Elderly Mom living alone and has fallen for the "Grandparent" and "Medicare" scams. Any advice?

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Am searching for advice. Don't know if it is time to place my elderly mother into assisted living. She has been living independently and does not want to leave her "home" and I understand that, but I am working full-time and cannot be with her 24 hours a day. She fell for the Grandparent scam last week and the Medicare (we need your checking account number to send you money) scam, approximately a year ago. I headed off the Medicare scam by getting to the bank in time to cancel checking account, however she wired $1,800 to Lima Peru, where supposedly one of her granddaughter was in trouble, without calling me or my niece's mother to verify...she got in the car, drove to the bank, drove to grocery store and wired the money without consulting anyone. She has other medical issues that so far have not made it appear necessary for her to need 24 hour care in regard to her health. Just would like to hear some advice as to what to do about this without trying to declare her incompetent, which she really is not. Want to help her keep her dignity, but also keep her safe. Please help!

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I agree that if this impulsiveness is new behavior it's time for a neurological checkup. Some types of dementia first present as poor decision making.

Even if she's always been this impulsive, you may be able to curtail some of her "decisions" if you can control her credit cards and bank account.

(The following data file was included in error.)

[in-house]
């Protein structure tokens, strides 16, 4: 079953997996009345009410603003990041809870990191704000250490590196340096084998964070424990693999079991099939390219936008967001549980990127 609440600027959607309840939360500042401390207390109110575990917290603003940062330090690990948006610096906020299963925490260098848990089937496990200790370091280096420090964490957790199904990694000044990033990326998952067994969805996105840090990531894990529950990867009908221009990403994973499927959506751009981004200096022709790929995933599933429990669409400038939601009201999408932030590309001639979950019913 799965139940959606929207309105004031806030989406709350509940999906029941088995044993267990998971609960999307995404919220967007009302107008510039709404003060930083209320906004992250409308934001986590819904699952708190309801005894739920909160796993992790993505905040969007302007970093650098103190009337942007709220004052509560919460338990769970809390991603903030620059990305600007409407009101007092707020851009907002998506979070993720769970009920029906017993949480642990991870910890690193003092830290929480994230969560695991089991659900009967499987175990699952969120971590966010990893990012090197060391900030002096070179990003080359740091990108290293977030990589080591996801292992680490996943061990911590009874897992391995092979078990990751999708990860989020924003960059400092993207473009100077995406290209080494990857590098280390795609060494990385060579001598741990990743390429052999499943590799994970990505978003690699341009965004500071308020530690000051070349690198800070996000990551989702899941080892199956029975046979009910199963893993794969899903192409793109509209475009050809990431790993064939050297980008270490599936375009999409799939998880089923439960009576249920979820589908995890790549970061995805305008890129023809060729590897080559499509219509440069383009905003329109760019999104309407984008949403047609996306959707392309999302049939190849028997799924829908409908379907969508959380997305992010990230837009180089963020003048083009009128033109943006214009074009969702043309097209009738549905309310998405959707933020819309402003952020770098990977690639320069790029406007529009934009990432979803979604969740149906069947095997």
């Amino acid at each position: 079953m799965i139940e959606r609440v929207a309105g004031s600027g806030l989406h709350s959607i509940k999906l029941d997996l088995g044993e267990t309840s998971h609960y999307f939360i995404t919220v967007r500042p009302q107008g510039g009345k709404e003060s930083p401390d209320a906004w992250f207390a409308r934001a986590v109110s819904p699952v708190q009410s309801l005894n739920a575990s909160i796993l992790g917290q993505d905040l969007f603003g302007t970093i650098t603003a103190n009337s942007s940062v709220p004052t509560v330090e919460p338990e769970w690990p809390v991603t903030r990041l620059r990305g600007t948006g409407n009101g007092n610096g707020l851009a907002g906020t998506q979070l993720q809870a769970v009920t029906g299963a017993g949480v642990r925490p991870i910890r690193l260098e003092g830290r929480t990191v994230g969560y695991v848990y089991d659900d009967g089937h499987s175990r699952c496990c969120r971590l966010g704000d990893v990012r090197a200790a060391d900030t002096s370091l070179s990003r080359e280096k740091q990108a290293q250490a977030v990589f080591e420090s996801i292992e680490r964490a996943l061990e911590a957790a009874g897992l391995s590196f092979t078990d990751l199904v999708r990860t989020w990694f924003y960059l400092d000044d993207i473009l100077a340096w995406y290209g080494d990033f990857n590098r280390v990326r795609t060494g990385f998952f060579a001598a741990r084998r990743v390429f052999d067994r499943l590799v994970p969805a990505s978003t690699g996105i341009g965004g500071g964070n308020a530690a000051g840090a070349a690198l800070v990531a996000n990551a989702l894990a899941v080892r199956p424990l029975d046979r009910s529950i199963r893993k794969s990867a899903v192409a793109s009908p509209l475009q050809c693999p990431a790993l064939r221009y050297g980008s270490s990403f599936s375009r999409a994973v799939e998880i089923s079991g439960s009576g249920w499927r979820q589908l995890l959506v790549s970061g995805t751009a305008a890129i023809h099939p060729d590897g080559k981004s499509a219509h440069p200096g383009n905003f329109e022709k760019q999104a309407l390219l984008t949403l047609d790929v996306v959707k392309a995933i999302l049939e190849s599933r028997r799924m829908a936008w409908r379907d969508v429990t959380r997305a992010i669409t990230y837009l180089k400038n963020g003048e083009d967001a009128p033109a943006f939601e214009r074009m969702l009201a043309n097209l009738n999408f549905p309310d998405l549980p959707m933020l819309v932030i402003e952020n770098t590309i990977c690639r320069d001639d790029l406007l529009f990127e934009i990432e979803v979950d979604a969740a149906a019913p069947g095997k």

What I'm thinking is that if she's competent, she may regret her actions and understand that she needs some help with money management. If she doesn't understand the risks she took, then she needs a neurological workup.

Good luck. It's always tough to take away independence and adult children shouldn't be in too big of a hurry to do that. Still, where there are signs of cognitive deterioration, sometimes intervention is necessary.

Carol
A little tip for the future. I have bought my mother-in-law a cell phone. Then I went to Google voice and set up a number to be given out (yes, this is the number I tell my mother-in-law is her cell number). With Google voice I set it up to ring me 1st and I screen her calls.

If it is a friend's number I forward the call to her and she thinks it rings straight to her. An unknown number I answer and take care of it. Then if it is a sales call or a scam I then that number to a block list on Google.

It sounds like I am policing everything she does but I was in a predicament before like janelouise and had an elderly family member fall for some of these scams. Once wired the money is gone.
Call the FBI and report the entire transaction, let hem handle it.
If your mom can get in the car, drive to the bank, withdraw money and then drive to the grocery store to have it wired to Lima, Peru it doesn't sound like she's incompetent. If she lived in an assisted living facility she would still be vulnerable to scams. If she doesn't have dementia or Alzheimer's sit down with her and have a talk with her. Tell her she cannot send off money to anyone for any reason. I'm assuming by now she knows that her granddaughter was not actually in any trouble in Peru. Do you have POA? If not, get it ASAP. Get on your mom's bank account. Make your signature a condition if she wants to write a check.

However if you think she needs more supervision an assisted living facility would provide it, provided you could get her to go along with it. Get her an unlisted phone number when/if she moves.

My dad was very competent and was scammed out of $60,000. We could never pin down exactly where it went as he refused to discuss it, we just knew it was gone. I know he was scammed out of that money. When he lived with me he'd answer the phone and I'd hear him begin to give out his private information and I'd leap up from whatever I was doing and snatch the phone out of his hand, demanding to know with whom I was speaking. But unless I was home 24/7 I was unable to keep him from the phone all the time. And I had to put up a NO SOLICITORS sign at the front door.